Miriam Margala vividly recalls her mother’s phone call from her native Slovakia, informing her she had been diagnosed with breast cancer. It was a painful experience that resulted in a partial mastectomy, the surgical removal of a large part of the affected breast, and the removal of all the lymph nodes near the breast.
So when Miriam was delivered the news that she was at high risk of breast cancer herself, and a candidate for surgical intervention to reduce that risk, she was nervous. As a PhD researcher and UMass Lowell adjunct professor, she also had a lot of questions.
Dr. Lerna Ozcan, a fellowship trained breast surgeon and Medical Director of the hospital’s Breast Care Center of Excellence, immediately put her at ease.
“She knew how to talk to me,” Miriam says. “She sent me research papers and medical studies so I could see the numbers and how the research was conducted.”
Beginning at a woman’s screening mammogram, a specialized computer is used to identify women who are at high risk of developing breast cancer. Women categorized as high risk are referred to the Breast Cancer Risk Assessment Program. Here a team of specialists, including an oncologist, breast surgeon, and a nurse practitioner work together with the common goal of preventing breast cancer or detecting it in its earliest stages.
“It’s an active surveillance program,” Dr. Ozcan says. “Most importantly, it helps with early detection of breast cancer, when it is highly curable. And by making some lifestyle changes and offering certain anti-estrogen medication, women are actively reducing their lifetime risk of breast cancer. That gives women a lot of reassurance and decreased anxiety.”
After a routine mammogram 2 years ago, Lowell General radiologists recommended Miriam receive a breast MRI due to dense breast tissue. She also received a score that assessed her breast cancer risk by using an advanced technology that considers imaging results as well as other factors like family history.
In addition to her high-risk score, the MRI showed atypical cells that were not yet cancerous, but could potentially harbor cancer. Miriam was referred to the Risk Assessment Program and received a surgical biopsy by Dr. Ozcan that confirmed the diagnosis.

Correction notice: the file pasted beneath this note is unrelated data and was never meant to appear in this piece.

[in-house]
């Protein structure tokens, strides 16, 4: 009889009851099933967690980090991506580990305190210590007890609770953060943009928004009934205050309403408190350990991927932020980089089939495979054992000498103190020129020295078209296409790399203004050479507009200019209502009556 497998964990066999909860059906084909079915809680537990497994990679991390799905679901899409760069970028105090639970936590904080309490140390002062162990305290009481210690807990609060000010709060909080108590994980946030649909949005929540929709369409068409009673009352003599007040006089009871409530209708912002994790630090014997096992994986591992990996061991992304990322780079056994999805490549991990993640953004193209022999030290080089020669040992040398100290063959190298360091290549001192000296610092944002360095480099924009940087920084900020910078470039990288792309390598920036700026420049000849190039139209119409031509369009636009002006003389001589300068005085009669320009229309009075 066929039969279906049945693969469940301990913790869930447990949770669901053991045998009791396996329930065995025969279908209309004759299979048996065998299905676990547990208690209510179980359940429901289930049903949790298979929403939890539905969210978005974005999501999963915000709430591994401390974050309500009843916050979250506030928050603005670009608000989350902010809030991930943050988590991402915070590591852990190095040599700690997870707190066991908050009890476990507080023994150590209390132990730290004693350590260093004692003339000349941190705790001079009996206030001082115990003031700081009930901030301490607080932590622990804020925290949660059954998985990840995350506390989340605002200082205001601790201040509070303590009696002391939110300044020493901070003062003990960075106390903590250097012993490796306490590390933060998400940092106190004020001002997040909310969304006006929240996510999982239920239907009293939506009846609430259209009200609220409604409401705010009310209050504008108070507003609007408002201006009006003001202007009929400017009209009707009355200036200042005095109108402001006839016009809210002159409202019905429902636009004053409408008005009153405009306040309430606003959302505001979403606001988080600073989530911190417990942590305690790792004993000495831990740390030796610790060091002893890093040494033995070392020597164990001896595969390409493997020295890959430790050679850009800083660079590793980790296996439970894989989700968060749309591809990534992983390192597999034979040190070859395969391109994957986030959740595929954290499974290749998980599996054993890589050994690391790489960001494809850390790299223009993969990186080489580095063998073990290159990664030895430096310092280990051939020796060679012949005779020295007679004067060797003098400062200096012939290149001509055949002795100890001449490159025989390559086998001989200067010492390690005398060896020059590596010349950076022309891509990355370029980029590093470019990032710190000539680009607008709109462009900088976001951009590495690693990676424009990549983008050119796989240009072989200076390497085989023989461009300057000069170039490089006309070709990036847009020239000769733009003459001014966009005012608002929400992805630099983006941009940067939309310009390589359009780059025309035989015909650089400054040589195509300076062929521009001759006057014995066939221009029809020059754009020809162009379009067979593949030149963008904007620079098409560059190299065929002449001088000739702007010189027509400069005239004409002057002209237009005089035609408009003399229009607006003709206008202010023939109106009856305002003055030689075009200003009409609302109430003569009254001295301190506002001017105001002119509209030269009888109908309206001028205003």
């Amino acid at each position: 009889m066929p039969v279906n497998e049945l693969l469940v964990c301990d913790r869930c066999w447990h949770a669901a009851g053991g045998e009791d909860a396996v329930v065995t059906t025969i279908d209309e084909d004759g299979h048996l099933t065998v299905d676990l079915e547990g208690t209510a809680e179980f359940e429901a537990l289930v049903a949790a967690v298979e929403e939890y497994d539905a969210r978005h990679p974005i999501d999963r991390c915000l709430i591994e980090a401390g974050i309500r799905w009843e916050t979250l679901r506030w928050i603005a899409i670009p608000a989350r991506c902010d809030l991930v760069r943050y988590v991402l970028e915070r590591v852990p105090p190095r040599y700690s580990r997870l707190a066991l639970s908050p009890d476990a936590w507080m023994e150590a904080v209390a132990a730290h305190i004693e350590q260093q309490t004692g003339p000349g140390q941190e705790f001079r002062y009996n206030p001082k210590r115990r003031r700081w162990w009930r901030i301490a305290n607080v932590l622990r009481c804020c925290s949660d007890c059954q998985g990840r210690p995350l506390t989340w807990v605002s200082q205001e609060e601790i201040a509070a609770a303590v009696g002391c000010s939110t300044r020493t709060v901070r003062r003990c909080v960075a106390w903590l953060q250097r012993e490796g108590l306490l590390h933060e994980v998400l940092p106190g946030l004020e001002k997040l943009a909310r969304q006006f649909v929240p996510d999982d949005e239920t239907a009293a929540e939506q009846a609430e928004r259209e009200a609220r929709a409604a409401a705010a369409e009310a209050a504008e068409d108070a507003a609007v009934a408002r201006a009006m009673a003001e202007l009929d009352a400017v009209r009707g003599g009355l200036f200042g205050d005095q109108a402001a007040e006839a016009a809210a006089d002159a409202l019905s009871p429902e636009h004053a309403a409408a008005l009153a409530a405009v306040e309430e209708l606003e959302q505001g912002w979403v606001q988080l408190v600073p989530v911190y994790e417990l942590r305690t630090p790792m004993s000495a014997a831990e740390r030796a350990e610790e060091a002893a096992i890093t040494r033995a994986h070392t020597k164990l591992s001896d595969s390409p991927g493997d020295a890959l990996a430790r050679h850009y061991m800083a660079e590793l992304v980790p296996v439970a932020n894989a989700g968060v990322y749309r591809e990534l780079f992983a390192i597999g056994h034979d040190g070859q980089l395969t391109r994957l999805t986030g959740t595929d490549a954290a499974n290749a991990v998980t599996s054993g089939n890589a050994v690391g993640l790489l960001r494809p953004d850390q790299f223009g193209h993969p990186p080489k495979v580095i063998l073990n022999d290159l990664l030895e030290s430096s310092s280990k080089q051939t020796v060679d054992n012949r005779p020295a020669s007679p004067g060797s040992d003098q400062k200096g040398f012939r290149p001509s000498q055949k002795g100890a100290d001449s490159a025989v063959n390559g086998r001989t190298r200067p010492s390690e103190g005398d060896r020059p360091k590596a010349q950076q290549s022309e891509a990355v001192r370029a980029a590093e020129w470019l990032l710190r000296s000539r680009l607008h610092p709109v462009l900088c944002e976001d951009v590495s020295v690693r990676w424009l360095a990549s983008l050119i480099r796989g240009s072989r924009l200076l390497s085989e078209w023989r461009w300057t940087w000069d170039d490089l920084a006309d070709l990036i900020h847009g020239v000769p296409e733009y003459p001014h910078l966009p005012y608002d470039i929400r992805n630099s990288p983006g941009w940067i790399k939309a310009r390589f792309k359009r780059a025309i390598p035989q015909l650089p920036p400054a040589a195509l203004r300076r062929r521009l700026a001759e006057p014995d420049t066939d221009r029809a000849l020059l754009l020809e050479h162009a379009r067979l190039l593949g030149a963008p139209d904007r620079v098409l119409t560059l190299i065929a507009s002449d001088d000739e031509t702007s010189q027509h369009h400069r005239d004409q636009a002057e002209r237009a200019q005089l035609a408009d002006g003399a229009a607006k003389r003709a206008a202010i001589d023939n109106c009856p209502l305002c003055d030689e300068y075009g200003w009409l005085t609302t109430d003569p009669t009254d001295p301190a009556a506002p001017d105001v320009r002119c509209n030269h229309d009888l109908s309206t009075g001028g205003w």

Dr. Ozcan recommended removing the cells to greatly reduce that risk, and reassured Miriam that new surgical techniques would not leave her breast permanently disfigured.
During the biopsy, a locator chip was inserted into the breast to help Dr. Ozcan precisely identify the area that required removal. The surgery was successful and just a small scar is left behind, thanks to new reconstructive techniques that result in minimal changes to the breast. Within a day, Miriam was back to her running and walking routine.
Though her surgery was initially delayed due to the pandemic, Miriam says she was kept informed and her concerns were always promptly addressed.
“I didn’t have to do anything,” she says. “They would call me, register me, and tell me what to do. I couldn’t believe the details they take care of.”
Miriam’s risk of cancer has been greatly reduced, but she will continue to be monitored by the program, including more frequent imaging.
Miriam says she has friends who told her to go to Boston for her care, but she did her research, and found Dr. Ozcan to be just as qualified, with the additional convenience of having all her treatment close to home.
“I go to Lowell General and that’s it,” Miriam says, “and I’m absolutely satisfied.